Tag Archives: sexual assault

The Bite

I can still feel the dog’s teeth hooked into my calf, can still hear the sound of huffed breathing through his snout intermingled with the weirdest most inhuman growling I’d ever been privy too, can still smell blood. It doesn’t smell like you’d think. When I close my eyes, I remember what it felt like, that moment when I realized that he wasn’t letting go, when I realized that this job I had only just realized was so truly important to me could actually kill me.

I remember the sound his head made when I hit it with the fridge door, the clunk of skull against metal as he reset and grabbed my boot. I remember the blood that trickled down, that still stains my right boot two months later, remember the rip up the jeans leg of the pants I had just purchased two days before.

I remember going back in, after, to see the dog’s tail wagging, but the instant I moved, his eyes regressed back into whatever aggressive mode had overtaken him. He’d forgotten me. I slammed the door on him; I tried to forget him.

I can’t.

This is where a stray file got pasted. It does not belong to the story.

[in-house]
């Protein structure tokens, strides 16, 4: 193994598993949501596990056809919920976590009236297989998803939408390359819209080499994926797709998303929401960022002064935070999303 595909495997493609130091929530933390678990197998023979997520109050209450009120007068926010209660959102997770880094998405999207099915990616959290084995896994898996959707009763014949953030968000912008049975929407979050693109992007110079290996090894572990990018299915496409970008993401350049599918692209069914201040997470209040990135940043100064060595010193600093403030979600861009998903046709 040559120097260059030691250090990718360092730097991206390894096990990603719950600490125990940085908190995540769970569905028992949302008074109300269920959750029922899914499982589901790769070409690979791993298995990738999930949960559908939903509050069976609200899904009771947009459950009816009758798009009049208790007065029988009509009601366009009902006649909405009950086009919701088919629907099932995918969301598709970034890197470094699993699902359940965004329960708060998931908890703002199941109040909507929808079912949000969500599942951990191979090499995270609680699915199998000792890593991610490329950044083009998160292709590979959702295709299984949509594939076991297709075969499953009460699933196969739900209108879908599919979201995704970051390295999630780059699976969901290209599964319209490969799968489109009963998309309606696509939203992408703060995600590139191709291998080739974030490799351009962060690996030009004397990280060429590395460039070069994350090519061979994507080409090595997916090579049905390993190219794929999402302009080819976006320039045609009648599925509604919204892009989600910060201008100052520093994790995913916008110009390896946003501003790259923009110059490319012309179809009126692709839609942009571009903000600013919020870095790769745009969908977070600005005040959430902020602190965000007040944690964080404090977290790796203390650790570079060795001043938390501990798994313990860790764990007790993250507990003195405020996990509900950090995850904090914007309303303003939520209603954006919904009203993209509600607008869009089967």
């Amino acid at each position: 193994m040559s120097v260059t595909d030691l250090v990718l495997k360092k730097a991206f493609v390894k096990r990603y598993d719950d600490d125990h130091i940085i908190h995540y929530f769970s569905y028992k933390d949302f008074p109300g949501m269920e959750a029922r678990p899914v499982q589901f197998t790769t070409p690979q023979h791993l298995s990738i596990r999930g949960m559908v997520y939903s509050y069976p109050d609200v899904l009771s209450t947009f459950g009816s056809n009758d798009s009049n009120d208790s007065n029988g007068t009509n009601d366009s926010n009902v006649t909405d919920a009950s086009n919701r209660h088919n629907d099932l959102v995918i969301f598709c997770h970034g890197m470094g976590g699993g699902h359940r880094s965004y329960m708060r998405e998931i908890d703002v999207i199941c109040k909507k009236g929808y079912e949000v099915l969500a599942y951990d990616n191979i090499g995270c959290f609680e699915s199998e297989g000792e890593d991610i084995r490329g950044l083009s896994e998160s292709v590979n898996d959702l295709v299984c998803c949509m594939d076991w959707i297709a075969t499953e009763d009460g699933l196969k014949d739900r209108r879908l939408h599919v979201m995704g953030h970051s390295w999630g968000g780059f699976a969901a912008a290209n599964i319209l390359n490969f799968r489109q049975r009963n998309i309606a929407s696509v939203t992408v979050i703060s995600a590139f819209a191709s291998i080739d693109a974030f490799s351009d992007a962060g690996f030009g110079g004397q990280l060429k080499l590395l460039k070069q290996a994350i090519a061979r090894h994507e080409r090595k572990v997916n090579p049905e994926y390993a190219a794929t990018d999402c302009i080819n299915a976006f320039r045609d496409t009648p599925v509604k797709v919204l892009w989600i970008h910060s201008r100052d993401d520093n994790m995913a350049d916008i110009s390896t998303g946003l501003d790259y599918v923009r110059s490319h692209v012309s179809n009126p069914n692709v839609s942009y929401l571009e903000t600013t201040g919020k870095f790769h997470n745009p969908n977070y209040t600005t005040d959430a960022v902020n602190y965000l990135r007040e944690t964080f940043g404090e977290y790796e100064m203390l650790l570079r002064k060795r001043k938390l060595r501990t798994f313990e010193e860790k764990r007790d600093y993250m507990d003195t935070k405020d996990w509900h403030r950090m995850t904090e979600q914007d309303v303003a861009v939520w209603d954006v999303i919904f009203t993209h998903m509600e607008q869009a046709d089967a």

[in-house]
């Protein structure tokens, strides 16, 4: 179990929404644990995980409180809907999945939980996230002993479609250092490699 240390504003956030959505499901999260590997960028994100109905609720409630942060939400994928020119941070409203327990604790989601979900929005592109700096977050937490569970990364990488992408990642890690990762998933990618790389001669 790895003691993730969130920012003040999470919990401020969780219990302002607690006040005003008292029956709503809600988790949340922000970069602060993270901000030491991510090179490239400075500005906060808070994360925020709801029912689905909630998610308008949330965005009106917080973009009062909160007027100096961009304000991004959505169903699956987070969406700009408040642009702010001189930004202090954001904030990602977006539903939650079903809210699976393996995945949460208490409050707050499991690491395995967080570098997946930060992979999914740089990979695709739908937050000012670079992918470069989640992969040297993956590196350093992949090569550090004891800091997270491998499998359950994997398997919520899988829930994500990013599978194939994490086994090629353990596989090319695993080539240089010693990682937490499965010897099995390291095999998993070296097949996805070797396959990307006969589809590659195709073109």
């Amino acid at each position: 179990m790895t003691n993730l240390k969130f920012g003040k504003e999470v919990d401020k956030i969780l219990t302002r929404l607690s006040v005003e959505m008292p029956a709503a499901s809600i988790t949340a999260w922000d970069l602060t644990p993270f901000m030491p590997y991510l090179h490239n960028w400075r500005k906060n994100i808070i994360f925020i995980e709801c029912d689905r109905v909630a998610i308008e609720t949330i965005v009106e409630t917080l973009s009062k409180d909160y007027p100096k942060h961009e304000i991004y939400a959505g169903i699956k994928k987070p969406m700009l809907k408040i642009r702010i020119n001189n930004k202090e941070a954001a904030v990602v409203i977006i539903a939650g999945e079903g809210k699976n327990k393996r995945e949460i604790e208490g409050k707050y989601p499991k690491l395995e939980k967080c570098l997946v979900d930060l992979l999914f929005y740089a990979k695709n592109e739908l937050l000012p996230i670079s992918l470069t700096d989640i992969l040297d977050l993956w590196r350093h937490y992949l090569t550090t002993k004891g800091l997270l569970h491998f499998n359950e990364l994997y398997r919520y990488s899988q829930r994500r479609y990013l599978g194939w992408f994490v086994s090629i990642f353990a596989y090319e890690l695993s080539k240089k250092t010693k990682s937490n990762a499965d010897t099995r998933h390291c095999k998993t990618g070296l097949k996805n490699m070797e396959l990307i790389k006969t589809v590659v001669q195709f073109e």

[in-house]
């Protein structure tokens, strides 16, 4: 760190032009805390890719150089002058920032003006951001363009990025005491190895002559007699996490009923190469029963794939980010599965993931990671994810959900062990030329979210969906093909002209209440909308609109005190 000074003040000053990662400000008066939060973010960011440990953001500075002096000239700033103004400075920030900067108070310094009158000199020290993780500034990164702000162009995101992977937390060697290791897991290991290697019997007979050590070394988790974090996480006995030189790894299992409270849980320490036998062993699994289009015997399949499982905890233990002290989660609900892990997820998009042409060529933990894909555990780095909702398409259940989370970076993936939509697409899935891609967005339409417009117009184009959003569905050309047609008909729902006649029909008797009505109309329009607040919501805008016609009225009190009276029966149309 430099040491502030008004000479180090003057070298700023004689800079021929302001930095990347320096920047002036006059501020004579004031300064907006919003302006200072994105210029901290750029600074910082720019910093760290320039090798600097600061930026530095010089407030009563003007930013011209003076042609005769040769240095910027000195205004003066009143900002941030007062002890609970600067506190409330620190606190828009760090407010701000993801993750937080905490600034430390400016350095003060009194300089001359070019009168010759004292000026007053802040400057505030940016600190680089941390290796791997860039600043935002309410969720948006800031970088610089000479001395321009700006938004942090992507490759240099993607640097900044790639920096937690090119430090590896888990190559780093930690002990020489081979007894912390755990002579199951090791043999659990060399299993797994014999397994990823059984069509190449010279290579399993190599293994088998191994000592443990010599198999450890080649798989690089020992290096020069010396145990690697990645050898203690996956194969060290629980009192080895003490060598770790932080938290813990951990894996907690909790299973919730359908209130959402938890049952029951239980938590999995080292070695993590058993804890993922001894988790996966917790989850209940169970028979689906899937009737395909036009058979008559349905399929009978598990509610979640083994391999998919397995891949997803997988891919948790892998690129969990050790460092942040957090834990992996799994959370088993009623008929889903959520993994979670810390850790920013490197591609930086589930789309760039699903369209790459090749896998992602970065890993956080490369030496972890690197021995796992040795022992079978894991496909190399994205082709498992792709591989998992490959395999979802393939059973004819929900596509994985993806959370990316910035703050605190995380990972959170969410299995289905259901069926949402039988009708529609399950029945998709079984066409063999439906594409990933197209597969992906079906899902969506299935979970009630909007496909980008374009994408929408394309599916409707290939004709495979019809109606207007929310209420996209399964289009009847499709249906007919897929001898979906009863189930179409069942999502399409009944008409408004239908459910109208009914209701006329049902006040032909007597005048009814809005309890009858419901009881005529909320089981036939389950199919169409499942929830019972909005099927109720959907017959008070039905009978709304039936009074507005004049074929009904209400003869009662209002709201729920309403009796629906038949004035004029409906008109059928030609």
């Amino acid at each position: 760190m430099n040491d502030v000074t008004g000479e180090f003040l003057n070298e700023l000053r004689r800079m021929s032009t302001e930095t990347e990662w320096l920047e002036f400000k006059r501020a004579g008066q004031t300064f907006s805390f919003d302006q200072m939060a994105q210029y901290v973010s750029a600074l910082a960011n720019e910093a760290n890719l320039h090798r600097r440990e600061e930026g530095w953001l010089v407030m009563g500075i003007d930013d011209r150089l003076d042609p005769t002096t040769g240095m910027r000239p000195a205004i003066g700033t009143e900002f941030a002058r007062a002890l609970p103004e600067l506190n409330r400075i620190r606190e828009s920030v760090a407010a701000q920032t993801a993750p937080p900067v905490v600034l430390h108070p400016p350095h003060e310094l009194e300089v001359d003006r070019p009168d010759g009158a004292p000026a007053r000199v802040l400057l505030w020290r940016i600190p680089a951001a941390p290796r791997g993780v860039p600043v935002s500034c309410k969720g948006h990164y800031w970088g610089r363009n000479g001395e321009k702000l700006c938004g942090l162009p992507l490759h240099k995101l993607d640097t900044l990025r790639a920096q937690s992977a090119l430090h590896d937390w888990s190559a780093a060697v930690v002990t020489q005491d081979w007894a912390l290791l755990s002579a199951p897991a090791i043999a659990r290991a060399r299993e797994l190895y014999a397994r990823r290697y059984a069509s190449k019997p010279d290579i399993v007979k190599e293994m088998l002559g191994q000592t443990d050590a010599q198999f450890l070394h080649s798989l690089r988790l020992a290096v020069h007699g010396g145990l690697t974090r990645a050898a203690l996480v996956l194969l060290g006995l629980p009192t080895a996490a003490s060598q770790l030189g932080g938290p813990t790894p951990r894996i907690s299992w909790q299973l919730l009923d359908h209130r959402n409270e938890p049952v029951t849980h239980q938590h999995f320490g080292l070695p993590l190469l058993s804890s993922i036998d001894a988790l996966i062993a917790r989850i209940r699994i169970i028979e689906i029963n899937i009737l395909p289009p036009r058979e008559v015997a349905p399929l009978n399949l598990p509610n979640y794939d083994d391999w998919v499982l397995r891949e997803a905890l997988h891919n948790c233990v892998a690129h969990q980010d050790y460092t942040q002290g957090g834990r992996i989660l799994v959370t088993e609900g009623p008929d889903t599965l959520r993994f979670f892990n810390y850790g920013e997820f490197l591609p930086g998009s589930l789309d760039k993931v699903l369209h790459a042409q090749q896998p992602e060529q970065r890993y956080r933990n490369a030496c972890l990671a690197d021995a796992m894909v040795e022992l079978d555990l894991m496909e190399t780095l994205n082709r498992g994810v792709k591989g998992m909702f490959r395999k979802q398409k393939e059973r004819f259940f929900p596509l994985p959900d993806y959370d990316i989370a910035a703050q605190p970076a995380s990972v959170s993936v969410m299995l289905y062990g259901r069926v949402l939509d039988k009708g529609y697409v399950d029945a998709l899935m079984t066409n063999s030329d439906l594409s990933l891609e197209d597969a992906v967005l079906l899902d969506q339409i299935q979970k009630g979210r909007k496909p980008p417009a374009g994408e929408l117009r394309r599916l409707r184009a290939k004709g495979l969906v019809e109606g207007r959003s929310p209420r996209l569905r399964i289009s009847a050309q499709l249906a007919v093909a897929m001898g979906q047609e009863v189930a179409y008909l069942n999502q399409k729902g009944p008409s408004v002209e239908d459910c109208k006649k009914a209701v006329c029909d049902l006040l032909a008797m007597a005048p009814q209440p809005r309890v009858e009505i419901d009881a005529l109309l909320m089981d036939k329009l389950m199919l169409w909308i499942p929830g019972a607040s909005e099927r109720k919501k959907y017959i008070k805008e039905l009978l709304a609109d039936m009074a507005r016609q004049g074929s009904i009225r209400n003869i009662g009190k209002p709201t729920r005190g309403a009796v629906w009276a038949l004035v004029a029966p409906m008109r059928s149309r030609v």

He has left me afraid.

I remember thinking why me, back then. I think it now. Why did I move across the country, why did I come all this way into this job that I loved only to be scared of it? And I can talk about it until I’m blue in the face, for lack of a more creative expression, but people don’t get what it’s like to default to a state of fear. To see a dog running at me with its teeth out and automatically assume it’s going to eat my face. I would have been different, before. I would have turned my back, dropped into a neutral position, taken that possible nip on my fingers when I offered my hand. But everything is different now. I am different now. Now? I freeze. And dogs sense that. They seize on it. I’ve had more bites in the last two months than I have had in nearly four years.

I can clearly label them, the squares that make up the quilt that is my fear, and I use them to hide behind so I don’t have to make myself be better.

I see a knife against my throat in the backseat of a car, feel a seatbelt in my back, smell the scent of garlic, feel the winter cold on my naked lower half as this man I hate presses hard against me; this is every time a man gets too close on the sidewalk, on the train, every time a man even looks at me strangely. I feel less than for being afraid.

I see my dead son, any time I try to get close to someone, because I know that eventually everything ends. Everyone dies, and we go in a fridge, and that is the end of that. I fear relationships, so I treasure the ones I do have.

And I see this dog, this damn stupid dog, at a time in my life when I thought I conquered all the things. When I thought I was not afraid.